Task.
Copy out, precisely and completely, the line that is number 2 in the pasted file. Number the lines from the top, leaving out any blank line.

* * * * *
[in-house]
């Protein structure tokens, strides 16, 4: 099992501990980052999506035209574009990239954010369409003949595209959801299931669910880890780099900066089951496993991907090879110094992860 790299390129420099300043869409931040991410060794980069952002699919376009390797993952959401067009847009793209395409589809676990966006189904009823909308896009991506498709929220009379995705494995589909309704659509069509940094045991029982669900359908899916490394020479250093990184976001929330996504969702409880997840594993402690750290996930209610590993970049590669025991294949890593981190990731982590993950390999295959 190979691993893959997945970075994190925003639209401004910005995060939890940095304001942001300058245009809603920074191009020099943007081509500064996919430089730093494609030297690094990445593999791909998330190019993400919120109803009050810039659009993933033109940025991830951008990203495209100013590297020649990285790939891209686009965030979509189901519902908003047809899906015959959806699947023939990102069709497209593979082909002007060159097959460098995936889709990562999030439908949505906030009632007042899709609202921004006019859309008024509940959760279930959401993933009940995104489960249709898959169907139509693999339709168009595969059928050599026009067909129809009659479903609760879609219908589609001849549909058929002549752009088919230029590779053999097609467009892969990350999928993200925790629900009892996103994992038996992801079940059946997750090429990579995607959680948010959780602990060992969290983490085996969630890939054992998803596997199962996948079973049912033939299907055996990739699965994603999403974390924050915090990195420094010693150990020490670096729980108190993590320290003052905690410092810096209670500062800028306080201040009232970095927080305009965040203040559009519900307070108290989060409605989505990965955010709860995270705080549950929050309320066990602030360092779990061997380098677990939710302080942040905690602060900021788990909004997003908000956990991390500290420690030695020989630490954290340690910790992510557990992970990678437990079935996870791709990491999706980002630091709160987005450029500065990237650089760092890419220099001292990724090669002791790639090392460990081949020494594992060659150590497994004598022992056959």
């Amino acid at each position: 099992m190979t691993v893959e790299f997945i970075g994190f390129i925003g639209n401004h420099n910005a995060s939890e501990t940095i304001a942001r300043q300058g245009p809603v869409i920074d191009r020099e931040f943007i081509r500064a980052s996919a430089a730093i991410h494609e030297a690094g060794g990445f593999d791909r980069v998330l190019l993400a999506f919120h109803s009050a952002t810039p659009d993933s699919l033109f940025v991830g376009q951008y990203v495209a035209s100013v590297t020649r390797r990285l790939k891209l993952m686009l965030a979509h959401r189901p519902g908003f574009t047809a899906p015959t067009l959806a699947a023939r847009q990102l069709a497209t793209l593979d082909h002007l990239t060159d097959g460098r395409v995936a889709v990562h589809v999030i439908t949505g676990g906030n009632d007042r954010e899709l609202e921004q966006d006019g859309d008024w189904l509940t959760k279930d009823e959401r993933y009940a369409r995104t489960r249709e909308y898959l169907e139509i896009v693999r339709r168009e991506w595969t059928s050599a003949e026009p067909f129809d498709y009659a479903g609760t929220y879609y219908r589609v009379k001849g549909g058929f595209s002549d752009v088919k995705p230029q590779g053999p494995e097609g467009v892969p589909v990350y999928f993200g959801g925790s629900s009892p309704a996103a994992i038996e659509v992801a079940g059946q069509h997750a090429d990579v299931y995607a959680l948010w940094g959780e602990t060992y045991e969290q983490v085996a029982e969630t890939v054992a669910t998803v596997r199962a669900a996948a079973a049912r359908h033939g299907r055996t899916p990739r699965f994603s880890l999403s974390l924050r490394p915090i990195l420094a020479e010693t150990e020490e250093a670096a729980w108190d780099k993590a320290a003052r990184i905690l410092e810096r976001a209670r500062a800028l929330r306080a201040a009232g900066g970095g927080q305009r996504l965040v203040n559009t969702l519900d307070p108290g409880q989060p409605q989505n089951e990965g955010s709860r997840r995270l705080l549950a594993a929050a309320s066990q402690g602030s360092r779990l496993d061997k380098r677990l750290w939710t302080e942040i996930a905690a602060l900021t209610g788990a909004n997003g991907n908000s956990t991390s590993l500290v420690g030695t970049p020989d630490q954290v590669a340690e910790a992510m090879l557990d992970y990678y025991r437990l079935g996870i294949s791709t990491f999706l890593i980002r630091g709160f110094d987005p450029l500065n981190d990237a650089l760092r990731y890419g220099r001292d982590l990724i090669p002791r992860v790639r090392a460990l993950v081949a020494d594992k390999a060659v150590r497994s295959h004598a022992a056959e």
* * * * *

């Protein structure tokens, strides 16, 4: 099992501990980052999506035209574009990239954010369409003949595209959801299931669910880890780099900066089951496993991907090879110094992860 790299390129420099300043869409931040991410060794980069952002699919376009390797993952959401067009847009793209395409589809676990966006189904009823909308896009991506498709929220009379995705494995589909309704659509069509940094045991029982669900359908899916490394020479250093990184976001929330996504969702409880997840594993402690750290996930209610590993970049590669025991294949890593981190990731982590993950390999295959 190979691993893959997945970075994190925003639209401004910005995060939890940095304001942001300058245009809603920074191009020099943007081509500064996919430089730093494609030297690094990445593999791909998330190019993400919120109803009050810039659009993933033109940025991830951008990203495209100013590297020649990285790939891209686009965030979509189901519902908003047809899906015959959806699947023939990102069709497209593979082909002007060159097959460098995936889709990562999030439908949505906030009632007042899709609202921004006019859309008024509940959760279930959401993933009940995104489960249709898959169907139509693999339709168009595969059928050599026009067909129809009659479903609760879609219908589609001849549909058929002549752009088919230029590779053999097609467009892969990350999928993200925790629900009892996103994992038996992801079940059946997750090429990579995607959680948010959780602990060992969290983490085996969630890939054992998803596997199962996948079973049912033939299907055996990739699965994603999403974390924050915090990195420094010693150990020490670096729980108190993590320290003052905690410092810096209670500062800028306080201040009232970095927080305009965040203040559009519900307070108290989060409605989505990965955010709860995270705080549950929050309320066990602030360092779990061997380098677990939710302080942040905690602060900021788990909004997003908000956990991390500290420690030695020989630490954290340690910790992510557990992970990678437990079935996870791709990491999706980002630091709160987005450029500065990237650089760092890419220099001292990724090669002791790639090392460990081949020494594992060659150590497994004598022992056959």